This book should make you mad. You don’t have to agree with all Kozol’s arguments (yes, more money spent on teacher salaries and supplies for children in the South Bronx would help, as would smaller classes, but what Scarsdale and communities like it offer to their offspring goes beyond excellent schools and beautiful campuses) to realize that these Mott Haven children face nearly insurmountable obstacles to obtain simply a basic education.

Kozol, who has previously written about this community, if not these particular schools or children, in Savage Inequalities and Amazing Grace—takes a slightly different approach here. His goal is to make the reader see these children as wondrous, distinctive, unique personalities in the process of being shaped and developed by their experiences at school, at home and in their neighborhood—and not merely as some abstract statistical reflection of an impoverished underclass.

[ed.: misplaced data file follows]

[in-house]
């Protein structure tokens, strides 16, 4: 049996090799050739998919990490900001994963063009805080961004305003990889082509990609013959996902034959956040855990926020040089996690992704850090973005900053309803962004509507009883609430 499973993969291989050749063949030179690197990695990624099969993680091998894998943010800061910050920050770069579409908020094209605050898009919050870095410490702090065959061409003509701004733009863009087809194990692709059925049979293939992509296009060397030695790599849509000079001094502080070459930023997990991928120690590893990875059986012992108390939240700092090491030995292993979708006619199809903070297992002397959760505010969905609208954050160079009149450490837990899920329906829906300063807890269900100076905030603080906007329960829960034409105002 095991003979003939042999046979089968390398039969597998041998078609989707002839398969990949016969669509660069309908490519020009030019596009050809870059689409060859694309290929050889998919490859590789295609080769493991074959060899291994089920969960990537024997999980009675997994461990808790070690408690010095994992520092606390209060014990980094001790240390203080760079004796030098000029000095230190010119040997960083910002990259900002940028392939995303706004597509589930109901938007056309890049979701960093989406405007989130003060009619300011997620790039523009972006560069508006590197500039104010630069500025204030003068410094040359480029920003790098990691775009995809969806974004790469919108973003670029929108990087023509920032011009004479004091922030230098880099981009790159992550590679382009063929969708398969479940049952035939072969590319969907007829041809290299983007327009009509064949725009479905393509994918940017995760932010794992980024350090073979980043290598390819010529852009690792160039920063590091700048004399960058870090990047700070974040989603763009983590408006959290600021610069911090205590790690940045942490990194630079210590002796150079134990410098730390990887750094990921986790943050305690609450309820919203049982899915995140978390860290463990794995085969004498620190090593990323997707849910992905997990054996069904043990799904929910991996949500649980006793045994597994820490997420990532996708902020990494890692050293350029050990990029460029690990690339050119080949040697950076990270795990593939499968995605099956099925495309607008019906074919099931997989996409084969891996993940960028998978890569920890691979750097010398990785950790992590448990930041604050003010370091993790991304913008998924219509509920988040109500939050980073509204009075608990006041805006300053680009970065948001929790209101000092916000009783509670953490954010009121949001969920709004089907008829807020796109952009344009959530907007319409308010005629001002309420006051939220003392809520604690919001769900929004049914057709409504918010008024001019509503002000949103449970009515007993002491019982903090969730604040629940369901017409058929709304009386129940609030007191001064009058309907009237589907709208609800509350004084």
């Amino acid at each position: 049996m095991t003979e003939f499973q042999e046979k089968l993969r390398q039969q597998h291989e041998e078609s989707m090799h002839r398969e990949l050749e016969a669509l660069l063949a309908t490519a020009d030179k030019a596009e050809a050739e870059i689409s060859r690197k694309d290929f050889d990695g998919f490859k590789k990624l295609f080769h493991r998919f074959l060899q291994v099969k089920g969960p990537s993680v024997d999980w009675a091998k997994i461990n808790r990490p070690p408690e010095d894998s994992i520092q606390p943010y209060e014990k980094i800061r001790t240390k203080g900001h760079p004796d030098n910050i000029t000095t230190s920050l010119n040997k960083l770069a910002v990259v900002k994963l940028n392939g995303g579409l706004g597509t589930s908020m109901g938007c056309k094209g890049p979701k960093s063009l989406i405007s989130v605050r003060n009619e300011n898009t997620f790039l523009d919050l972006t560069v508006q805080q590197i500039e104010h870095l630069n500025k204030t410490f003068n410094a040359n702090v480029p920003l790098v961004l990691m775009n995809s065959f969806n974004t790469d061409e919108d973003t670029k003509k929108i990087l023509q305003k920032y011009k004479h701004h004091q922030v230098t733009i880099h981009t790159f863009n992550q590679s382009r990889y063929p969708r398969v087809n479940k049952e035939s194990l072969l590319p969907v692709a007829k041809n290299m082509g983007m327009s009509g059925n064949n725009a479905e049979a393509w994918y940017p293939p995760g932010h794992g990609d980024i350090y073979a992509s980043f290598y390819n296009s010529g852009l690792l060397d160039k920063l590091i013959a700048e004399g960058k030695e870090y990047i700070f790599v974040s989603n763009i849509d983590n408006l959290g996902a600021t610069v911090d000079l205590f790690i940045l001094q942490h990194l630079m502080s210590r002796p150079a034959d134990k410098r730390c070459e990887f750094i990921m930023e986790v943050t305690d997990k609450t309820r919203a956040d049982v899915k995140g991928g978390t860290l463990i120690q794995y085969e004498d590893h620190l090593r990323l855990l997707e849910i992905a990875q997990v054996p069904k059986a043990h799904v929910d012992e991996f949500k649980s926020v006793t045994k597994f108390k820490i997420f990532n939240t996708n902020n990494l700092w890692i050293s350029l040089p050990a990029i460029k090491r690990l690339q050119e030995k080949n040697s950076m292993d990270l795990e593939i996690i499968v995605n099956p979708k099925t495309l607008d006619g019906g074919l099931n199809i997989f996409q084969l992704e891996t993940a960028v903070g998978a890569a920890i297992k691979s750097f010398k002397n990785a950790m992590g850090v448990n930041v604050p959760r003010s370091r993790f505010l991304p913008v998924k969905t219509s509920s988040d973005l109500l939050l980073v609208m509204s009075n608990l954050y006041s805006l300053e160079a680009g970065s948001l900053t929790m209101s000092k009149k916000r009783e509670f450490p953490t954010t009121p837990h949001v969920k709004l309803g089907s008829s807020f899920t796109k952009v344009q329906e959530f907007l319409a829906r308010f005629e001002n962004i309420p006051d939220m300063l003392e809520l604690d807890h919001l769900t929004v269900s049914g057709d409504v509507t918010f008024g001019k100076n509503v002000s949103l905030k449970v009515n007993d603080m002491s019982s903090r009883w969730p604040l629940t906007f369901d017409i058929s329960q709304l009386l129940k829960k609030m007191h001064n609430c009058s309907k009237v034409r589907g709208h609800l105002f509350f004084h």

As he writes, “Children live in a land of candy bars, pencil sets, Elmo dolls”—even these children whose lives have been the subject of so much sociological study. For Kozol, what matters is seeing these children, who live in a community plagued by AIDS, childhood and adult asthma, absent (read: incarcerated) fathers, drugs and violence, as children who can still be charmed by the arrival of butterflies in a garden, entranced by an adept teacher’s reading aloud of a story, or engaged by a sympathetic visitor to confide their dreams and struggles.

Kozol follows a group of children whom he meets at St. Ann’s, a local church’s afterschool program, whom he visits during their regular school days at P.S. 30 and other public schools. He introduces the reader to gifted and dynamic principals, as well as imaginative and resourceful teachers, who refuse to give up on these children. And he also introduces the reader to the grimmer reality of over-crowded lunchrooms, incompetent administrators and indifferent teachers, in whose hands the fate of so many of these children lie.